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Introduction

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A 46-year-old woman was brought back to the neurologic intensive care unit after undergoing coiling of a right middle cerebral artery aneurysm that had ruptured the previous day. On examination, she required mild sternal rub to remain awake, and was able to follow simple, one-step commands. There were cranial nerve abnormalities, but a mild left pronation drift was noted. Overall, an unchanged examination from presentation. While in the operating room, a left subclavian central line and radial arterial line were placed along with a right external ventricular drain. On posthemorrhage day 5 (postoperative day 4), she developed a fever with a temperature of 39°C.

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Why is controlling fever after brain injury important?

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Fever after brain injury independently worsens outcome. One of the important mechanisms is by exacerbating inflammatory cascades. Postinjury elevations in temperature have been shown to increase inflammatory processes, including elevations in proinflammatory cytokines, the increased accumulation of polymorphonuclear leukocytes in injured tissue.1 The hypothalamus is a key center for thermoregulation and damage to this structure can result in hyperthermia. Vascular and inflammatory cascades appear to be extremely sensitive to mild elevations in temperature following CNS injury.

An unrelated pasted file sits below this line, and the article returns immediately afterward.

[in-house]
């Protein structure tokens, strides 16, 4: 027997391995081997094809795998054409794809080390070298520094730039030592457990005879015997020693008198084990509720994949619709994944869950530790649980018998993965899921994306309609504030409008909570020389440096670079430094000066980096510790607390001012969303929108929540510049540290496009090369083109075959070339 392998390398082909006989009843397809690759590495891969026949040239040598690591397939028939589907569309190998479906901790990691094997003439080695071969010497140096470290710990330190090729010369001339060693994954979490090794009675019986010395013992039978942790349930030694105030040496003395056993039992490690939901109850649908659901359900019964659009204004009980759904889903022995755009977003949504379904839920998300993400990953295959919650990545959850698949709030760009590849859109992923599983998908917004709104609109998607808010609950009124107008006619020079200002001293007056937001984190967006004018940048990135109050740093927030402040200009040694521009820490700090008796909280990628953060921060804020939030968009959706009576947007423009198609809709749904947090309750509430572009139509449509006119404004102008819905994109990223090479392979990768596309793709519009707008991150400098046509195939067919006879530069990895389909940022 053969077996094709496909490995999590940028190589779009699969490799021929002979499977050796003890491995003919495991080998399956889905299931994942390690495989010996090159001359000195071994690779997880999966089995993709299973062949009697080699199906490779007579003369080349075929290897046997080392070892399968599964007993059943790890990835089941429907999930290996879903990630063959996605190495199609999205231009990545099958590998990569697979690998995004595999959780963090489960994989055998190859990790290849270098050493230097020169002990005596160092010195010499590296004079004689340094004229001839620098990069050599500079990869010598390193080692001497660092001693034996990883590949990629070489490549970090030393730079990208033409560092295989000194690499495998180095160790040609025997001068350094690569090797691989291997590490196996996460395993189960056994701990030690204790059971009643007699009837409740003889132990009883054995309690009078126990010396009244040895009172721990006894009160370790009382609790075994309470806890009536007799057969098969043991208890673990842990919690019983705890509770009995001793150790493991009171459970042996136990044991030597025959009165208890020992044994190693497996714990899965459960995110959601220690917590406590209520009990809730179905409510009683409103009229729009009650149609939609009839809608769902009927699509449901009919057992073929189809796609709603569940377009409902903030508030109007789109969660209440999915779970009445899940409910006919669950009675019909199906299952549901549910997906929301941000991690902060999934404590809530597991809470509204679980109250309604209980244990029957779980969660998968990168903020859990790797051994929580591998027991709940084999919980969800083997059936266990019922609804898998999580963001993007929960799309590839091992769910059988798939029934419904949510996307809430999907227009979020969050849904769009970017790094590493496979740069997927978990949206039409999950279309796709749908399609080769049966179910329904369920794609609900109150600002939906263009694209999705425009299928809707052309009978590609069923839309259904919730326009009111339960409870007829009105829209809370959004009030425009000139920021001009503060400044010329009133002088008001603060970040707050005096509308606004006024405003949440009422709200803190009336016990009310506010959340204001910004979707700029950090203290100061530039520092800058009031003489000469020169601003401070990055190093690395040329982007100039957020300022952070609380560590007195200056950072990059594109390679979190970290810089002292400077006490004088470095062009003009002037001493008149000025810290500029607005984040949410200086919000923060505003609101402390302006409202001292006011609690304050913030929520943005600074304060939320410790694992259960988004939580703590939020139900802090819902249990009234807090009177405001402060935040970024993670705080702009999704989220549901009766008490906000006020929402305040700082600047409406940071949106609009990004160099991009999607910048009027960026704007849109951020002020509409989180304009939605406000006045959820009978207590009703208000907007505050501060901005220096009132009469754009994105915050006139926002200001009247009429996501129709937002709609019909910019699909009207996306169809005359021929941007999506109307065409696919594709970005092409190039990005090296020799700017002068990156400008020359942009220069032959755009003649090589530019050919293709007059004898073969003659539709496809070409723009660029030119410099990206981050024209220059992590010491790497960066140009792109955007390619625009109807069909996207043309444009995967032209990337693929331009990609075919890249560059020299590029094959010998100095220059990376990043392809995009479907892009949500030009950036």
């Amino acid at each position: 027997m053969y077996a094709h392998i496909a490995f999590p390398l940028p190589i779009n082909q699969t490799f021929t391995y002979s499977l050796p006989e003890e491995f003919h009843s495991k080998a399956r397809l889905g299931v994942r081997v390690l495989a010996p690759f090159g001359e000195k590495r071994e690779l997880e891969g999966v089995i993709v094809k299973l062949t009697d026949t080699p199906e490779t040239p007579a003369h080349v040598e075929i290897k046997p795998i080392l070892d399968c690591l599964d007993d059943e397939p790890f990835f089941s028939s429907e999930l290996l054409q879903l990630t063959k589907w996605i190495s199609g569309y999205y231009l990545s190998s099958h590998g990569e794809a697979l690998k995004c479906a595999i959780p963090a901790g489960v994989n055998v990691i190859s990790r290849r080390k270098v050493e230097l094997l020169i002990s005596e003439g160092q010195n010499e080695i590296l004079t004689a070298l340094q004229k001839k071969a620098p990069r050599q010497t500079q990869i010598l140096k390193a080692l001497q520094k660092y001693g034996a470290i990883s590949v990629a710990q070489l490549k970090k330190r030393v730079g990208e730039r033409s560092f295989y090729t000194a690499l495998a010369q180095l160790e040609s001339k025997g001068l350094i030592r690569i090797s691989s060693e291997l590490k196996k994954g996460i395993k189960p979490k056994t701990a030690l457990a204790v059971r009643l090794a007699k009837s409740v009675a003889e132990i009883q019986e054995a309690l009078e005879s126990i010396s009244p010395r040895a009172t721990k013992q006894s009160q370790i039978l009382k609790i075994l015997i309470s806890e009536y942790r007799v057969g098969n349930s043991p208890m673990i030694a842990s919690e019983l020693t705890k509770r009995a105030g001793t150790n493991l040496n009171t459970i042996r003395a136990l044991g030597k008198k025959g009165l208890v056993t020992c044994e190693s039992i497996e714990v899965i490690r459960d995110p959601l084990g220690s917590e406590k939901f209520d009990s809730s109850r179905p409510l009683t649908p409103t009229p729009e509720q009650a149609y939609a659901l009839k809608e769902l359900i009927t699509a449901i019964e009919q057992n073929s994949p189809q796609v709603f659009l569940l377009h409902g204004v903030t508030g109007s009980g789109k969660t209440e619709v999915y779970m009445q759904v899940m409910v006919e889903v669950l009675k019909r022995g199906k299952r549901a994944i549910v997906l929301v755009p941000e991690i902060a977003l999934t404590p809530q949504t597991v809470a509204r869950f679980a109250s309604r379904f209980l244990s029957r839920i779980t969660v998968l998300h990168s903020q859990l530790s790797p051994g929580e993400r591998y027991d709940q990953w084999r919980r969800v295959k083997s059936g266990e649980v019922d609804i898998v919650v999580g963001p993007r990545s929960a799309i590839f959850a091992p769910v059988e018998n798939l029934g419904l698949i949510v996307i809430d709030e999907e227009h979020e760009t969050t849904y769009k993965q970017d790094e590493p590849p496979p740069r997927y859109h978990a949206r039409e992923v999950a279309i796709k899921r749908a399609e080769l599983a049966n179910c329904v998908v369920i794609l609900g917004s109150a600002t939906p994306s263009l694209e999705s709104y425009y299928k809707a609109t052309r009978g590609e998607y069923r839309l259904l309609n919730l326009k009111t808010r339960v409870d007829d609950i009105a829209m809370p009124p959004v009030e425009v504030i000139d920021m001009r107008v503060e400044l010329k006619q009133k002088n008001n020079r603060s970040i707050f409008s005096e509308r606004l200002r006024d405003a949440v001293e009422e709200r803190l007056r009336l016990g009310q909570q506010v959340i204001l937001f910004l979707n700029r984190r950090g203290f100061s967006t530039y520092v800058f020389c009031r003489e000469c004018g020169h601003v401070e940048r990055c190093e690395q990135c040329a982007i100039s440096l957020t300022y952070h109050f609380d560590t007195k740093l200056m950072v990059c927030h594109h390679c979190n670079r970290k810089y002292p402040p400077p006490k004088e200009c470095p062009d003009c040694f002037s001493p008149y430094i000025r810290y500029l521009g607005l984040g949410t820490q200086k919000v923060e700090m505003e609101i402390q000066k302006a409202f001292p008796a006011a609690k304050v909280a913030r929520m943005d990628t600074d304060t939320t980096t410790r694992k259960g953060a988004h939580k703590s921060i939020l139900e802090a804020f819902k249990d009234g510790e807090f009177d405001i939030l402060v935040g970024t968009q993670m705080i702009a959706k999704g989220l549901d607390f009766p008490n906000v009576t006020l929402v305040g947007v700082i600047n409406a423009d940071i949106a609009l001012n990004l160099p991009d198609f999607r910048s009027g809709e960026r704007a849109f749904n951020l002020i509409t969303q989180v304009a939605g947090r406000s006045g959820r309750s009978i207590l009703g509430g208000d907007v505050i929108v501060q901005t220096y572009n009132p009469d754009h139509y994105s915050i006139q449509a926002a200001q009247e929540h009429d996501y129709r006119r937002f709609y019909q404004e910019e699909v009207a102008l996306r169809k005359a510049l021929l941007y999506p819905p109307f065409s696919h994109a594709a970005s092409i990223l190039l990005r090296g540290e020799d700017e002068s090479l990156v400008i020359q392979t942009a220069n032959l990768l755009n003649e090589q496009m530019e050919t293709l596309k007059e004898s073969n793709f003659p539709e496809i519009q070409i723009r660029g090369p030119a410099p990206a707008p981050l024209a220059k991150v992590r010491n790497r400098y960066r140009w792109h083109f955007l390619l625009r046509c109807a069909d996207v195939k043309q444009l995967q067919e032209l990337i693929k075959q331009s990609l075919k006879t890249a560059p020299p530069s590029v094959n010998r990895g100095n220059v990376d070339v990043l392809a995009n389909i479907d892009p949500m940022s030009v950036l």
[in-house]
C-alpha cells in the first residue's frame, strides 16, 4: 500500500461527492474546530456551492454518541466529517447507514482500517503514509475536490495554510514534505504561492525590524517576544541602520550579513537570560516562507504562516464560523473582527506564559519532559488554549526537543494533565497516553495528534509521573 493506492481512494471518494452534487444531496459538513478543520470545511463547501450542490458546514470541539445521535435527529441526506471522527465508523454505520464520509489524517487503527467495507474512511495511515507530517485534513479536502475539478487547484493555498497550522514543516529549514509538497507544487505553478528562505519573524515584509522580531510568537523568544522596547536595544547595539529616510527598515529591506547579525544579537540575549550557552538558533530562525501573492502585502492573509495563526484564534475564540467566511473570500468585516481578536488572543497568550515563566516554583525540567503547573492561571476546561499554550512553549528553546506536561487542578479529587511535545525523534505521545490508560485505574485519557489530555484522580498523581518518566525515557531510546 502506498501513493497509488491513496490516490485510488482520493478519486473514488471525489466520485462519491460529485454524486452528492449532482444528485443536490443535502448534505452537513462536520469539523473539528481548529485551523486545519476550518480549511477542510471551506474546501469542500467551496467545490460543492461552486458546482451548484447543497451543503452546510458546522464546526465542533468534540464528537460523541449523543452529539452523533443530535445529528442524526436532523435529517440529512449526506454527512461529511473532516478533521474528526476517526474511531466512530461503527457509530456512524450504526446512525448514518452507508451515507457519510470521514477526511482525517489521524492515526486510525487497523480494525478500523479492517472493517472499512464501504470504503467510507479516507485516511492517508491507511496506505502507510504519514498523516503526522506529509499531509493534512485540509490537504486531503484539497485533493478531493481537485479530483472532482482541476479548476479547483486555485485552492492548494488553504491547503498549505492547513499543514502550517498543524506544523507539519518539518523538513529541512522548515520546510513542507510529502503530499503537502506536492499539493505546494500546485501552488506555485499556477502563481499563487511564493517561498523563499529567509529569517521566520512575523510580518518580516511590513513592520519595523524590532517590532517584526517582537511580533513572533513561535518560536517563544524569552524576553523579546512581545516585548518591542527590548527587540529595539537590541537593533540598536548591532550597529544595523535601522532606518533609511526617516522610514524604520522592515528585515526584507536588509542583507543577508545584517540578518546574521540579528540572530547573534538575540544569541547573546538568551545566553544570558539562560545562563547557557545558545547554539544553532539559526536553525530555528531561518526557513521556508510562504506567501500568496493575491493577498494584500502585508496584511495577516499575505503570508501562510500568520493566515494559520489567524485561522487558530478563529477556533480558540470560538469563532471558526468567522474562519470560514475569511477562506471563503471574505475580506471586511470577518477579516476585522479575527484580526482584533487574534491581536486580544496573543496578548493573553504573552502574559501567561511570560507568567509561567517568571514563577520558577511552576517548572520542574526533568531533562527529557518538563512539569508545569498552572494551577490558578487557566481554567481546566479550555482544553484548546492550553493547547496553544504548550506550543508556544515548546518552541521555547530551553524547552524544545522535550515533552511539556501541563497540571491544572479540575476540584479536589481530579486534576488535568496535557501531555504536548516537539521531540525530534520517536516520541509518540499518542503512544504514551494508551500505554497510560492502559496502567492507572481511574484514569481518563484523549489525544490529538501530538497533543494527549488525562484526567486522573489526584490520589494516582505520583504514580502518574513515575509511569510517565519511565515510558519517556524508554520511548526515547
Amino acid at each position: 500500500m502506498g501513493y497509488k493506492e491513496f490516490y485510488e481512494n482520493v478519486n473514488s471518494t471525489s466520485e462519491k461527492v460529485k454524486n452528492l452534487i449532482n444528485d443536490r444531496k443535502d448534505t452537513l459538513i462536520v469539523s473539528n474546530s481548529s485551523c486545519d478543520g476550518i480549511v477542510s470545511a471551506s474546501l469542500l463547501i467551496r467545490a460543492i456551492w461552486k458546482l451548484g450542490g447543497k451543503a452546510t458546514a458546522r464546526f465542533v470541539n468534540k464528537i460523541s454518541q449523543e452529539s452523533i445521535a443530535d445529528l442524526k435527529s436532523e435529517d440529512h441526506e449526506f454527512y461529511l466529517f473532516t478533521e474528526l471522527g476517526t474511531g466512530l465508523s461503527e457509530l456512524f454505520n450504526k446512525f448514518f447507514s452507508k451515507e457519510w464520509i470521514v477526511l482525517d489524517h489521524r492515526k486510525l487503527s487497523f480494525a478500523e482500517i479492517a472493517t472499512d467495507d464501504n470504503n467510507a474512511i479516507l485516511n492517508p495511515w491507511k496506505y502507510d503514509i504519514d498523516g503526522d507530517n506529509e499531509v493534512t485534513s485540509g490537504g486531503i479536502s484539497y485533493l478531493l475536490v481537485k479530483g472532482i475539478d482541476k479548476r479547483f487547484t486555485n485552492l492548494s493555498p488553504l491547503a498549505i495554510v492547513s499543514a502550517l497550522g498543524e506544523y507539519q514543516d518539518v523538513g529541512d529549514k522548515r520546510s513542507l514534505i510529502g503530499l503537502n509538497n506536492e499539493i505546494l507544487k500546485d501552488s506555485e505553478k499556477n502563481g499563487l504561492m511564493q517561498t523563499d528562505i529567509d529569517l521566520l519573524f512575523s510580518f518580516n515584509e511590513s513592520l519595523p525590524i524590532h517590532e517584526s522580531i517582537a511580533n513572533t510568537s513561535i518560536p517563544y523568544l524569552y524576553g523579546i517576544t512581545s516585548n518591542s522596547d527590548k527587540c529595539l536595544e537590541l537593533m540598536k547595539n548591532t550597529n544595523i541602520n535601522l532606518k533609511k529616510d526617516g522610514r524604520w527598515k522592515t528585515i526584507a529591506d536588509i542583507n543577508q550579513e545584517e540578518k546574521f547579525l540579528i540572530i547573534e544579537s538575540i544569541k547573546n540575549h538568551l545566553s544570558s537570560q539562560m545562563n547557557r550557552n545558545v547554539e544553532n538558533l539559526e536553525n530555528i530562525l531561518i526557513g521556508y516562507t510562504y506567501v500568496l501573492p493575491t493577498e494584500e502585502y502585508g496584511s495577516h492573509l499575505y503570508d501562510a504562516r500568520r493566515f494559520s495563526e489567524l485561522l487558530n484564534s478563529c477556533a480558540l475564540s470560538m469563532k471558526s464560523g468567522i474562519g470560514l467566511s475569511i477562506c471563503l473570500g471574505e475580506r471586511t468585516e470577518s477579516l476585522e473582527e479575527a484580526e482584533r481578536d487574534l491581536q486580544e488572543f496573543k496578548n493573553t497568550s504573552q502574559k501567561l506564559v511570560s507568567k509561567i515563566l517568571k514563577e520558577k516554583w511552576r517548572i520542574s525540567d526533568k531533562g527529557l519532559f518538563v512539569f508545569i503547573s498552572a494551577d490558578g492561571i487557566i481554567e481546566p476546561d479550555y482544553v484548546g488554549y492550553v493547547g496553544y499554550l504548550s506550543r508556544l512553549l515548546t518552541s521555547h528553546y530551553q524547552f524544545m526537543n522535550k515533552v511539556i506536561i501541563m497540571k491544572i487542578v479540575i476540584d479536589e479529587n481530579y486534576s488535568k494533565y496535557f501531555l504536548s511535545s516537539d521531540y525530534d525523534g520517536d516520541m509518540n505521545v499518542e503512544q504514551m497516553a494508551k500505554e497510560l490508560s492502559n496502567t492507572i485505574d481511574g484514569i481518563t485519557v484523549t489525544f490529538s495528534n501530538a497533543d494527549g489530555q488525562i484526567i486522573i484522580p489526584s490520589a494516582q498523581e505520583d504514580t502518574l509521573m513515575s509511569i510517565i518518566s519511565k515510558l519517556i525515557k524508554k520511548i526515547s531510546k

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Several studies also suggest that one of the key impacts of fever is an increase in neuronal excitotoxicity. Elevations in temperature have been reported to increase neurotransmitter release, accelerate free-radical production, increase intracellular glutamate concentrations, and potentiate the sensitivity of neurons to excitotoxic injury.1 In an experimental microdialysis study of focal ischemia, glutamate release was significantly higher in hyperthermic than normothermic rats, indicating the importance of focal brain temperature on neurotransmitter release.2 Other investigators have observed increases in cellular depolarization in the ischemic penumbra surrounding damaged neuronal tissue, increased neural intracellular acidosis, and inhibition of enzymatic protein kinases, which are responsible for synaptic transmission and cytoskeletal function in relation to elevations in core body temperature.3 At the molecular level, elevations in temperature have been shown to enhance the expression of heat-shock proteins, as well as receptor expression associated with glutamate neurotransmission.4

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Experimental and clinical studies have suggested that fever can also directly induce nervous system injury.5 In these circumstances, it is usually a temperature higher than 40°C for extended periods that produces abnormalities in the blood-brain barrier, as well as profound cardiovascular, metabolic, and hemodynamic dysfunction. Thus, mechanisms underlying hyperthermia-induced pathophysiology and secondary hyperthermia following central nervous system (CNS) injury are similar.

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A recent meta-analysis of all brain injury types found that fever is related to morbidity and mortality.6 However, several important questions regarding the impact timing and duration of fever on outcome remain unanswered. Is it the fever seen within the first 24 hours or within the first 10 days the most influential on outcome? Which is more important in influencing outcome: the number of febrile episodes or the overall burden of temperatures above 37°C in the first week? Both ...

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